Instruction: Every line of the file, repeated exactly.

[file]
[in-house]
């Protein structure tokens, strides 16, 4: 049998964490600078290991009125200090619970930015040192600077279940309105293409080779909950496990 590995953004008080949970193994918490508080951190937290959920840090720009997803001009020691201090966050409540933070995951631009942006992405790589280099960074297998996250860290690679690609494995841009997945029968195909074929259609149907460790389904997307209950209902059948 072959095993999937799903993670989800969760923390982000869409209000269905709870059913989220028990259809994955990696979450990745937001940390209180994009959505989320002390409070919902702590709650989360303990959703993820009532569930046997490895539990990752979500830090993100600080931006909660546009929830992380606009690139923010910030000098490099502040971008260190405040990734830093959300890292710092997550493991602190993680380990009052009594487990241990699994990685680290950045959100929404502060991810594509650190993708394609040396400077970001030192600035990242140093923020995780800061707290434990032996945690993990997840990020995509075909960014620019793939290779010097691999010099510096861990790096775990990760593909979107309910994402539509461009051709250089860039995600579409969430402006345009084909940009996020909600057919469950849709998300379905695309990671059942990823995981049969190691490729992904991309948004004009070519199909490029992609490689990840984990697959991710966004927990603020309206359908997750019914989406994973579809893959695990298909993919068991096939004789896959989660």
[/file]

[in-house]
């Protein structure tokens, strides 16, 4: 049998964490600078290991009125200090619970930015040192600077279940309105293409080779909950496990 590995953004008080949970193994918490508080951190937290959920840090720009997803001009020691201090966050409540933070995951631009942006992405790589280099960074297998996250860290690679690609494995841009997945029968195909074929259609149907460790389904997307209950209902059948 072959095993999937799903993670989800969760923390982000869409209000269905709870059913989220028990259809994955990696979450990745937001940390209180994009959505989320002390409070919902702590709650989360303990959703993820009532569930046997490895539990990752979500830090993100600080931006909660546009929830992380606009690139923010910030000098490099502040971008260190405040990734830093959300890292710092997550493991602190993680380990009052009594487990241990699994990685680290950045959100929404502060991810594509650190993708394609040396400077970001030192600035990242140093923020995780800061707290434990032996945690993990997840990020995509075909960014620019793939290779010097691999010099510096861990790096775990990760593909979107309910994402539509461009051709250089860039995600579409969430402006345009084909940009996020909600057919469950849709998300379905695309990671059942990823995981049969190691490729992904991309948004004009070519199909490029992609490689990840984990697959991710966004927990603020309206359908997750019914989406994973579809893959695990298909993919068991096939004789896959989660």